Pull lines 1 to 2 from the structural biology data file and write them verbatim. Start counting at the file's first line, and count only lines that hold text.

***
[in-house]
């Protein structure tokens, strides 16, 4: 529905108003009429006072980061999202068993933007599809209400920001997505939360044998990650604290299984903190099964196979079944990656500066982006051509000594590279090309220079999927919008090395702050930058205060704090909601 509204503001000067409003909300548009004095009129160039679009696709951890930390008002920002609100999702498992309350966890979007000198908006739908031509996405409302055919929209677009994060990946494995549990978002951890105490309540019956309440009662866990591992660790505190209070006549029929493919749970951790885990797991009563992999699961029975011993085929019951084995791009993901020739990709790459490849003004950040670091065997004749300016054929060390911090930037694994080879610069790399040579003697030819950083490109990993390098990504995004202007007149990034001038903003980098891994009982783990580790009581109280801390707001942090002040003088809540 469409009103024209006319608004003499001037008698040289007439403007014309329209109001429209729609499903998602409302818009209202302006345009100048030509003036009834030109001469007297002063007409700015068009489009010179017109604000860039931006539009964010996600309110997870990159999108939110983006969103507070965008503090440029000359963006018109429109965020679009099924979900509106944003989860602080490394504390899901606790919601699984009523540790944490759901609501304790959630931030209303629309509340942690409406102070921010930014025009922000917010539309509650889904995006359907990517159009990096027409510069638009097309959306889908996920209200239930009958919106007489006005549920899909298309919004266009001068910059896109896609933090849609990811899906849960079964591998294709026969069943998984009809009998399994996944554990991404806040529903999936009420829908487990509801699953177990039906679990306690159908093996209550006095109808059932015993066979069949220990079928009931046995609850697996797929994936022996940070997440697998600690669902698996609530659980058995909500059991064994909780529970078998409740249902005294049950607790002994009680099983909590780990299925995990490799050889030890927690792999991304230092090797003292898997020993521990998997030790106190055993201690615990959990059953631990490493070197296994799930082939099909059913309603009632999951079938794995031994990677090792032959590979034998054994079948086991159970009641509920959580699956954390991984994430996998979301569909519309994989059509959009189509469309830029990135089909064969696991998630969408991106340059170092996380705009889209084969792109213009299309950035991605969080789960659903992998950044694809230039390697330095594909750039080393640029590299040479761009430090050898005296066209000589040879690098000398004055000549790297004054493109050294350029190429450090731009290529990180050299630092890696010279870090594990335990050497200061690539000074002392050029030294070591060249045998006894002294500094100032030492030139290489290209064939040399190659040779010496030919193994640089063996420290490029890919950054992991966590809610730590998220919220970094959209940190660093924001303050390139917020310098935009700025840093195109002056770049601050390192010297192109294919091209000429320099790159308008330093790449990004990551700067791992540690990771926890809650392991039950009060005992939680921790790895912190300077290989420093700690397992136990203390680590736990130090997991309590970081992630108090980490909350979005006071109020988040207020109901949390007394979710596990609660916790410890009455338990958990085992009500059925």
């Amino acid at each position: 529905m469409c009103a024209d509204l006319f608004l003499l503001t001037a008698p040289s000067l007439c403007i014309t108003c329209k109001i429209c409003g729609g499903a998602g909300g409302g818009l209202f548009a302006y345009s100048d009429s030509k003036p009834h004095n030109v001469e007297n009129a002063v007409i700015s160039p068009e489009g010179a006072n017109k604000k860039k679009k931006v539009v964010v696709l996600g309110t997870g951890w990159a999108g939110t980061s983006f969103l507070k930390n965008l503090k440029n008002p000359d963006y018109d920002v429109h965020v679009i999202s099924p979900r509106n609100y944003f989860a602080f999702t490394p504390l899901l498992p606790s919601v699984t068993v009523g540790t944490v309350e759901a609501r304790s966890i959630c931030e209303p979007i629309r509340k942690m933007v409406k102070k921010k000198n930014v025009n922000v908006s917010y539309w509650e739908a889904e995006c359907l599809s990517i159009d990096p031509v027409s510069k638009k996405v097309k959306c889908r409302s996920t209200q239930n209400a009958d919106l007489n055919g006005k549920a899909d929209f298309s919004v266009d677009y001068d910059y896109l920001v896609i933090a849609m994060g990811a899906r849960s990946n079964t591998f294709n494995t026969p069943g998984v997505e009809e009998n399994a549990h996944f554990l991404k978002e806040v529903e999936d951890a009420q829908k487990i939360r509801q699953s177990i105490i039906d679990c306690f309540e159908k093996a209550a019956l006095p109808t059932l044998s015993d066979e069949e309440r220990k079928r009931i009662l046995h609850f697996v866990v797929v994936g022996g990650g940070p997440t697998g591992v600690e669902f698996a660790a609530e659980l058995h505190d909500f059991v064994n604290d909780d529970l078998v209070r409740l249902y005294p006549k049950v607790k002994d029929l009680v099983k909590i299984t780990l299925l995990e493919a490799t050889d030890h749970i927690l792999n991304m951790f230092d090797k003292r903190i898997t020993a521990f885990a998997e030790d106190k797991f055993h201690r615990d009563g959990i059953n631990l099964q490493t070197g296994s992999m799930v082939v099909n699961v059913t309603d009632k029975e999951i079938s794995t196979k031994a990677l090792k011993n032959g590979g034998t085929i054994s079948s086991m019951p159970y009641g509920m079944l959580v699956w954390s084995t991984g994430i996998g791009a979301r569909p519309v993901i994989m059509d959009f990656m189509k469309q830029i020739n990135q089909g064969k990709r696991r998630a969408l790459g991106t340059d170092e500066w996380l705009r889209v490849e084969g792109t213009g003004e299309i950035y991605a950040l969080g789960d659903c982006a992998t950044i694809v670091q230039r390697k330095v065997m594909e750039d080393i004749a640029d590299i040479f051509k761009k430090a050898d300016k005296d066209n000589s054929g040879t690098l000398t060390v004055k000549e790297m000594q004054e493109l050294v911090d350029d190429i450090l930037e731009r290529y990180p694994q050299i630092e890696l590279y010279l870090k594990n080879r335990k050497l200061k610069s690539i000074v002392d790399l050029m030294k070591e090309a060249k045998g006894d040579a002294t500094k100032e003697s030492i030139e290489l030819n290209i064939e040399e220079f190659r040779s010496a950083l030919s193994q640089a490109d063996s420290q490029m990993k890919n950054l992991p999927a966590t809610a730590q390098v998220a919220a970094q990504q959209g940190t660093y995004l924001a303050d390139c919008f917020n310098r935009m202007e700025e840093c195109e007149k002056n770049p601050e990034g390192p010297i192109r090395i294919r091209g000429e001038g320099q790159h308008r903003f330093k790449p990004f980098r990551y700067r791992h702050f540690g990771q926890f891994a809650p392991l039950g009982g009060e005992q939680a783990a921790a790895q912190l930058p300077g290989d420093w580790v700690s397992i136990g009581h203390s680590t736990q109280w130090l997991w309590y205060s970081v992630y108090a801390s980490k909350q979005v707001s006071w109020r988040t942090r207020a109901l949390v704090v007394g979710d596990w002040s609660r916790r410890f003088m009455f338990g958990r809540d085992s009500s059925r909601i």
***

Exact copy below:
[in-house]
């Protein structure tokens, strides 16, 4: 529905108003009429006072980061999202068993933007599809209400920001997505939360044998990650604290299984903190099964196979079944990656500066982006051509000594590279090309220079999927919008090395702050930058205060704090909601 509204503001000067409003909300548009004095009129160039679009696709951890930390008002920002609100999702498992309350966890979007000198908006739908031509996405409302055919929209677009994060990946494995549990978002951890105490309540019956309440009662866990591992660790505190209070006549029929493919749970951790885990797991009563992999699961029975011993085929019951084995791009993901020739990709790459490849003004950040670091065997004749300016054929060390911090930037694994080879610069790399040579003697030819950083490109990993390098990504995004202007007149990034001038903003980098891994009982783990580790009581109280801390707001942090002040003088809540 469409009103024209006319608004003499001037008698040289007439403007014309329209109001429209729609499903998602409302818009209202302006345009100048030509003036009834030109001469007297002063007409700015068009489009010179017109604000860039931006539009964010996600309110997870990159999108939110983006969103507070965008503090440029000359963006018109429109965020679009099924979900509106944003989860602080490394504390899901606790919601699984009523540790944490759901609501304790959630931030209303629309509340942690409406102070921010930014025009922000917010539309509650889904995006359907990517159009990096027409510069638009097309959306889908996920209200239930009958919106007489006005549920899909298309919004266009001068910059896109896609933090849609990811899906849960079964591998294709026969069943998984009809009998399994996944554990991404806040529903999936009420829908487990509801699953177990039906679990306690159908093996209550006095109808059932015993066979069949220990079928009931046995609850697996797929994936022996940070997440697998600690669902698996609530659980058995909500059991064994909780529970078998409740249902005294049950607790002994009680099983909590780990299925995990490799050889030890927690792999991304230092090797003292898997020993521990998997030790106190055993201690615990959990059953631990490493070197296994799930082939099909059913309603009632999951079938794995031994990677090792032959590979034998054994079948086991159970009641509920959580699956954390991984994430996998979301569909519309994989059509959009189509469309830029990135089909064969696991998630969408991106340059170092996380705009889209084969792109213009299309950035991605969080789960659903992998950044694809230039390697330095594909750039080393640029590299040479761009430090050898005296066209000589040879690098000398004055000549790297004054493109050294350029190429450090731009290529990180050299630092890696010279870090594990335990050497200061690539000074002392050029030294070591060249045998006894002294500094100032030492030139290489290209064939040399190659040779010496030919193994640089063996420290490029890919950054992991966590809610730590998220919220970094959209940190660093924001303050390139917020310098935009700025840093195109002056770049601050390192010297192109294919091209000429320099790159308008330093790449990004990551700067791992540690990771926890809650392991039950009060005992939680921790790895912190300077290989420093700690397992136990203390680590736990130090997991309590970081992630108090980490909350979005006071109020988040207020109901949390007394979710596990609660916790410890009455338990958990085992009500059925």